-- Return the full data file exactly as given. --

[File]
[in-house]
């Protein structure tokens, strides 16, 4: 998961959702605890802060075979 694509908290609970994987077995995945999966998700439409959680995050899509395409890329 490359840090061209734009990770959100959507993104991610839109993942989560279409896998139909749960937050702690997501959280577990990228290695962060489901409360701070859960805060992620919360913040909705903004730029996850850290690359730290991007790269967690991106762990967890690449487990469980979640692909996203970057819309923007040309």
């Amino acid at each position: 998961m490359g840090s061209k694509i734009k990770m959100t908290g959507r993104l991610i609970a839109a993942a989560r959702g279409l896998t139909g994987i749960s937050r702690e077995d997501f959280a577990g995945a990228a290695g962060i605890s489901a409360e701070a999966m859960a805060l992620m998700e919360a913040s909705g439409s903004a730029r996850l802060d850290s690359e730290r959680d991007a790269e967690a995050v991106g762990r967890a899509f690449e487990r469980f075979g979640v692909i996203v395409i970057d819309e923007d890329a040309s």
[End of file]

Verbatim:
[in-house]
């Protein structure tokens, strides 16, 4: 998961959702605890802060075979 694509908290609970994987077995995945999966998700439409959680995050899509395409890329 490359840090061209734009990770959100959507993104991610839109993942989560279409896998139909749960937050702690997501959280577990990228290695962060489901409360701070859960805060992620919360913040909705903004730029996850850290690359730290991007790269967690991106762990967890690449487990469980979640692909996203970057819309923007040309």
């Amino acid at each position: 998961m490359g840090s061209k694509i734009k990770m959100t908290g959507r993104l991610i609970a839109a993942a989560r959702g279409l896998t139909g994987i749960s937050r702690e077995d997501f959280a577990g995945a990228a290695g962060i605890s489901a409360e701070a999966m859960a805060l992620m998700e919360a913040s909705g439409s903004a730029r996850l802060d850290s690359e730290r959680d991007a790269e967690a995050v991106g762990r967890a899509f690449e487990r469980f075979g979640v692909i996203v395409i970057d819309e923007d890329a040309s």